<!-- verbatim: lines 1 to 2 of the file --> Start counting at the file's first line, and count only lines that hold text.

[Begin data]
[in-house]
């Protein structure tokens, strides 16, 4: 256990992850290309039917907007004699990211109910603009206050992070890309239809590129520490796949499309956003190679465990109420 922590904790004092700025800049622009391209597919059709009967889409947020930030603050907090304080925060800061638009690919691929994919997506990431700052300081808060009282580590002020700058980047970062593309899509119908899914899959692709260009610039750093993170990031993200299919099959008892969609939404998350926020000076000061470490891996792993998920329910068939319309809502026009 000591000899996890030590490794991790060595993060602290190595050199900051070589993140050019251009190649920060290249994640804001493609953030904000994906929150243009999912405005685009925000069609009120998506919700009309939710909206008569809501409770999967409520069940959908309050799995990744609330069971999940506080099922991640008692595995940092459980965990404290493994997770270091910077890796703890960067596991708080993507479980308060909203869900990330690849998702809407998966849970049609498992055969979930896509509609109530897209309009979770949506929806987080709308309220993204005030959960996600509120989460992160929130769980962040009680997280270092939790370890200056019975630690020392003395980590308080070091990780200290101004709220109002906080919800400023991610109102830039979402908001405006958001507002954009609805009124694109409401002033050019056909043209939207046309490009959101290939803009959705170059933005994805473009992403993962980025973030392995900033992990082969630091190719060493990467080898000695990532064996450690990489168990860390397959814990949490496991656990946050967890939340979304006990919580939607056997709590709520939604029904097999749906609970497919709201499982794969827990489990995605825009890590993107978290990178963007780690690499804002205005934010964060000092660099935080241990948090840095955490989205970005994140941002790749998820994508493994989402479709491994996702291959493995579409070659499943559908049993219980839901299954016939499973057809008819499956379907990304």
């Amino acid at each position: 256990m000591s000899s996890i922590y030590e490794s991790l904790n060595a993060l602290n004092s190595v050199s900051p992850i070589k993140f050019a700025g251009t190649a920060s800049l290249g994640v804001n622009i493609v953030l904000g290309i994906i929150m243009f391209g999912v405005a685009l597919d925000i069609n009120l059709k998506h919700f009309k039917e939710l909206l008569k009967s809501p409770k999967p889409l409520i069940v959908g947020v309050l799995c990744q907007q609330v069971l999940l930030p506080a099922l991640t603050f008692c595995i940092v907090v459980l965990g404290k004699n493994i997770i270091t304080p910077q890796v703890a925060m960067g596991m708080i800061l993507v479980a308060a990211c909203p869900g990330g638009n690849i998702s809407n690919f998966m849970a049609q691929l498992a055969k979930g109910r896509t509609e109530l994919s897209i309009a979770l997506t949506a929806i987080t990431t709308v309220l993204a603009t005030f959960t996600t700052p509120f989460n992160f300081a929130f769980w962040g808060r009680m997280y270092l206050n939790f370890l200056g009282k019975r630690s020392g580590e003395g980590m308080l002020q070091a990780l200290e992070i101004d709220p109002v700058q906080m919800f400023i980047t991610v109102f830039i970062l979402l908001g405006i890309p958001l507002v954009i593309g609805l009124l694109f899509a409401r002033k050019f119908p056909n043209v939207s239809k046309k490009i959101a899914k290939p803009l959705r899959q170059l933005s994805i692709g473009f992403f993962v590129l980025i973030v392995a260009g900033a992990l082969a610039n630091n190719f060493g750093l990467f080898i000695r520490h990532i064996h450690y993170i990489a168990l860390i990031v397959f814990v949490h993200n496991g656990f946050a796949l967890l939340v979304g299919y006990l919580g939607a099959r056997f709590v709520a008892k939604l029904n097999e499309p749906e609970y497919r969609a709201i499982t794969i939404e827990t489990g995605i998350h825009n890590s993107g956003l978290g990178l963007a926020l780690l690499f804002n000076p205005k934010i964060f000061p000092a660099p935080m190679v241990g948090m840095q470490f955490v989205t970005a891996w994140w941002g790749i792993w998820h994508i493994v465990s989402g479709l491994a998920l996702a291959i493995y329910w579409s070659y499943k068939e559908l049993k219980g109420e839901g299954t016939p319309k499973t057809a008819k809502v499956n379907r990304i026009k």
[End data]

[in-house]
């Protein structure tokens, strides 16, 4: 256990992850290309039917907007004699990211109910603009206050992070890309239809590129520490796949499309956003190679465990109420 922590904790004092700025800049622009391209597919059709009967889409947020930030603050907090304080925060800061638009690919691929994919997506990431700052300081808060009282580590002020700058980047970062593309899509119908899914899959692709260009610039750093993170990031993200299919099959008892969609939404998350926020000076000061470490891996792993998920329910068939319309809502026009 000591000899996890030590490794991790060595993060602290190595050199900051070589993140050019251009190649920060290249994640804001493609953030904000994906929150243009999912405005685009925000069609009120998506919700009309939710909206008569809501409770999967409520069940959908309050799995990744609330069971999940506080099922991640008692595995940092459980965990404290493994997770270091910077890796703890960067596991708080993507479980308060909203869900990330690849998702809407998966849970049609498992055969979930896509509609109530897209309009979770949506929806987080709308309220993204005030959960996600509120989460992160929130769980962040009680997280270092939790370890200056019975630690020392003395980590308080070091990780200290101004709220109002906080919800400023991610109102830039979402908001405006958001507002954009609805009124694109409401002033050019056909043209939207046309490009959101290939803009959705170059933005994805473009992403993962980025973030392995900033992990082969630091190719060493990467080898000695990532064996450690990489168990860390397959814990949490496991656990946050967890939340979304006990919580939607056997709590709520939604029904097999749906609970497919709201499982794969827990489990995605825009890590993107978290990178963007780690690499804002205005934010964060000092660099935080241990948090840095955490989205970005994140941002790749998820994508493994989402479709491994996702291959493995579409070659499943559908049993219980839901299954016939499973057809008819499956379907990304």